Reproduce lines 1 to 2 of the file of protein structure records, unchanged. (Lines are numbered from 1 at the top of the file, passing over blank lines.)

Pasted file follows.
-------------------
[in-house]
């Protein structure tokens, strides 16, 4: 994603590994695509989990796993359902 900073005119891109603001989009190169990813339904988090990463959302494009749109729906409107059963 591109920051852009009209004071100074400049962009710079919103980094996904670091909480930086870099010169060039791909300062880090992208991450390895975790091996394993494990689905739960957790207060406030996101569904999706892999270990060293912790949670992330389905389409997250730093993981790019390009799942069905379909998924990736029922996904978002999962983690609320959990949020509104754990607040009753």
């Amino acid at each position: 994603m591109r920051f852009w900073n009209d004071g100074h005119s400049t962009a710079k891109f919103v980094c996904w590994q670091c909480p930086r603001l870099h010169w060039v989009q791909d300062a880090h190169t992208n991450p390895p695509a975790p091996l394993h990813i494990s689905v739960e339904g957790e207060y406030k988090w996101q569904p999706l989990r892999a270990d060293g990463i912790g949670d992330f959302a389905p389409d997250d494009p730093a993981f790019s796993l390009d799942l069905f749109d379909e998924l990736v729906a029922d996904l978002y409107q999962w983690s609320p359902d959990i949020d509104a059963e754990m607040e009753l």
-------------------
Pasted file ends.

[in-house]
């Protein structure tokens, strides 16, 4: 994603590994695509989990796993359902 900073005119891109603001989009190169990813339904988090990463959302494009749109729906409107059963 591109920051852009009209004071100074400049962009710079919103980094996904670091909480930086870099010169060039791909300062880090992208991450390895975790091996394993494990689905739960957790207060406030996101569904999706892999270990060293912790949670992330389905389409997250730093993981790019390009799942069905379909998924990736029922996904978002999962983690609320959990949020509104754990607040009753």